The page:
Your solution, your resource, your next opportunity is right there. Look around. Look at the people in your circle. Look at your email list. Look at what it is that you have and find your solution. Because I promise you, it's there for you.
STRATEGY FOR SUCCESS
Let me start by giving a big thank you to Sasha Simmons for contributing to this week’s show. Her stories emphasize how important it is to be resourceful, especially when you’ve got big, ambitious goals.
I think one of the most important takeaways is that thinking resourcefully doesn’t just come into play when shit hits the fan. It’s a skill that can serve you when you’re planning, when you’re on track, and even when you’re forced out of your comfort zone.
When it comes to setting better goals, you shape your objective by making it specific, measurable, attainable, relevant, and timely, but think about those Key Results that guide you toward achieving your Objective. When you’re determining those Key Results in the planning process, assess yourself, your surroundings, your network, and your existing tools.
Do you have strengths that you can tap into? Can a peer or colleague possibly lend you their strengths if you ask them for their help? Is there some sort of tool that you might have that you’re not making use of? Is there an app for that?
If you discover untapped resources from answering those questions, find a way to incorporate them into your written Key Results. When you’re about to tackle another Key Result, you’ll be prepared to take action and make use of that resource in the moment.
Personally, I like to set out time to review and reset my goals quarterly. As I record my goal completion, I’ll also record updates to show progress in reaching my Key Results because doing so gives me the opportunity to see how close I am to the finish line and how I can accelerate without cutting corners.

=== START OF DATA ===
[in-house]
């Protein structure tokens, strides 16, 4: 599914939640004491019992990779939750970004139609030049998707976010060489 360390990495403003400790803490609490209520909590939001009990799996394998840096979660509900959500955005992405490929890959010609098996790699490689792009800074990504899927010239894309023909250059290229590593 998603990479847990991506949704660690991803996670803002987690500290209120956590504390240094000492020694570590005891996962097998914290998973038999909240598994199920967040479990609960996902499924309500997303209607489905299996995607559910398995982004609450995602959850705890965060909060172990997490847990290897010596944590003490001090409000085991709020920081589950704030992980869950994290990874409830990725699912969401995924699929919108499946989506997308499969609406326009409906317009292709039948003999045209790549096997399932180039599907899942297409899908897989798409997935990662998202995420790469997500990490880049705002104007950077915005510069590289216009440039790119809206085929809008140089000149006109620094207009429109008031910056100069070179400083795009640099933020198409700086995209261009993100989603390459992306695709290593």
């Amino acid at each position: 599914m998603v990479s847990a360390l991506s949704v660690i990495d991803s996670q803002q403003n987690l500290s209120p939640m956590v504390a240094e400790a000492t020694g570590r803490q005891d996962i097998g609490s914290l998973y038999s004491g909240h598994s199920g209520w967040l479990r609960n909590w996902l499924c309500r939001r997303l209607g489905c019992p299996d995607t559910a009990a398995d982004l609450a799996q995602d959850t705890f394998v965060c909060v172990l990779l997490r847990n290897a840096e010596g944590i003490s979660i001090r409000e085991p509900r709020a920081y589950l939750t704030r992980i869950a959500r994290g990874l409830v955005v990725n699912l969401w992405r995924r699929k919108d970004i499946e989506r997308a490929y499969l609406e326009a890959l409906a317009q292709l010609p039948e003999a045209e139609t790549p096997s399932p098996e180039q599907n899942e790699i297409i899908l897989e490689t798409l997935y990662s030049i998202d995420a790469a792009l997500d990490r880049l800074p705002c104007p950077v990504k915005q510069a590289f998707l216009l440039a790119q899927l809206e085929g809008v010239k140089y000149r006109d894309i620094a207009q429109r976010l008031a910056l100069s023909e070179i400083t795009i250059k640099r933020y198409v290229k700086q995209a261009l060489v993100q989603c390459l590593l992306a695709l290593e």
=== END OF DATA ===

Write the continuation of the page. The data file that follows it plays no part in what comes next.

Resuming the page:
But for every example of where thinking resourcefully comes into play when you’re on track, there’s probably a dozen examples of why you need to apply this skill when all of a sudden, your plans are careening off the rails.
Think of a movie. Seriously, just about any movie. Does the main character just kick ass and take names the whole time? Or is there a point in their journey where they’ve got to take a look around and figure out how to get their plan back on track?
We see characters across pop culture being resourceful all the time. Why is that?
It’s because the screenwriters know that uncertainty puts us on edge when the stakes are high.
But here’s the kicker. The stakes are sky high in the real world. You’re both the screenwriter and the main character on the road to achieving your goals, so there is no better time to start making the most of your resources.
So, this week, take the time to evaluate your goals. If they’re not detailed and built around OKR’s, make your objectives specific, measurable, attainable, relevant and timely, and then think resourcefully to determine the Key Results that can push you in the direction of your objective.
If you enjoyed hearing from Sasha, please take a second to connect with her on Twitter and Instagram. Her handle is @theSashaSimmons, and if you want to learn more about Sasha and her work, you can also check out sashasimmons.com.
For easy access to all those links, extra resources and more, check out this episode’s Show Notes up at DecisiveLeap.com/IgnitionPoint.
If you’re fired up about raising the bar for your Personal Brand or you want to develop a comprehensive Brand Strategy for your business in the new year, let’s connect! I help individuals and businesses to make the most of their brands, and I would love to help with yours. To reach me directly and discuss your next leap forward, just send an email to [email protected].
You can also use that email to tell me what you think of the show, but now you can also leave a review by going to ratethispodcast.com/IgnitionPoint. I appreciate all of your thoughts, feedback and suggestions, but please be sure to follow the show wherever you get your podcasts to be notified every Monday when new episodes drop.
Well, that’s going to do it for this episode, so stay motivated and keep moving forward.
If you put in the hard work right now – one day – you could be the one motivating the world with your story.
I’ll look forward to speaking with you next time on another Ignition Point.
Now get on out there and win the week!